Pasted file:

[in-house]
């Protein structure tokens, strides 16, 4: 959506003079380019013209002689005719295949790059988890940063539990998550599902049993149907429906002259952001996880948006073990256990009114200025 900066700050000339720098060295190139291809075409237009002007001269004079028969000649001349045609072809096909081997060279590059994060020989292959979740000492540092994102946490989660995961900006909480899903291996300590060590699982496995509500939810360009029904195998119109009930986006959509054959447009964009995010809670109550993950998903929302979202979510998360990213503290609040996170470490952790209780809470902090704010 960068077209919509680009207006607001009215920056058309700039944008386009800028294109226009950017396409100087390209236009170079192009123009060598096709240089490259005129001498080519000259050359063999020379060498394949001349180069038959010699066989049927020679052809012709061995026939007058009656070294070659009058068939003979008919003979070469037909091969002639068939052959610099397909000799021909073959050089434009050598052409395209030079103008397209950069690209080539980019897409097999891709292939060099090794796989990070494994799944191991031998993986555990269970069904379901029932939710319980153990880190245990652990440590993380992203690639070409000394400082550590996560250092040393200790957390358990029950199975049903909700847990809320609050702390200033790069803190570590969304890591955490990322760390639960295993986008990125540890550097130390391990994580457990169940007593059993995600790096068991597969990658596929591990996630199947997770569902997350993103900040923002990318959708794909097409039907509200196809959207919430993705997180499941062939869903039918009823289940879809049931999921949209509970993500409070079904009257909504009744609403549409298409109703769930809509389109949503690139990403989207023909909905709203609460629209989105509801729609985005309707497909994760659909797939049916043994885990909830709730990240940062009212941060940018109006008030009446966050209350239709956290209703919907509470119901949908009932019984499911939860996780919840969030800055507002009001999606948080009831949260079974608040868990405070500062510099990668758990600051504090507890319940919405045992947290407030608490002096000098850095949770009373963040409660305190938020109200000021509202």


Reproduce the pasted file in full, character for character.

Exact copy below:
[in-house]
């Protein structure tokens, strides 16, 4: 959506003079380019013209002689005719295949790059988890940063539990998550599902049993149907429906002259952001996880948006073990256990009114200025 900066700050000339720098060295190139291809075409237009002007001269004079028969000649001349045609072809096909081997060279590059994060020989292959979740000492540092994102946490989660995961900006909480899903291996300590060590699982496995509500939810360009029904195998119109009930986006959509054959447009964009995010809670109550993950998903929302979202979510998360990213503290609040996170470490952790209780809470902090704010 960068077209919509680009207006607001009215920056058309700039944008386009800028294109226009950017396409100087390209236009170079192009123009060598096709240089490259005129001498080519000259050359063999020379060498394949001349180069038959010699066989049927020679052809012709061995026939007058009656070294070659009058068939003979008919003979070469037909091969002639068939052959610099397909000799021909073959050089434009050598052409395209030079103008397209950069690209080539980019897409097999891709292939060099090794796989990070494994799944191991031998993986555990269970069904379901029932939710319980153990880190245990652990440590993380992203690639070409000394400082550590996560250092040393200790957390358990029950199975049903909700847990809320609050702390200033790069803190570590969304890591955490990322760390639960295993986008990125540890550097130390391990994580457990169940007593059993995600790096068991597969990658596929591990996630199947997770569902997350993103900040923002990318959708794909097409039907509200196809959207919430993705997180499941062939869903039918009823289940879809049931999921949209509970993500409070079904009257909504009744609403549409298409109703769930809509389109949503690139990403989207023909909905709203609460629209989105509801729609985005309707497909994760659909797939049916043994885990909830709730990240940062009212941060940018109006008030009446966050209350239709956290209703919907509470119901949908009932019984499911939860996780919840969030800055507002009001999606948080009831949260079974608040868990405070500062510099990668758990600051504090507890319940919405045992947290407030608490002096000098850095949770009373963040409660305190938020109200000021509202």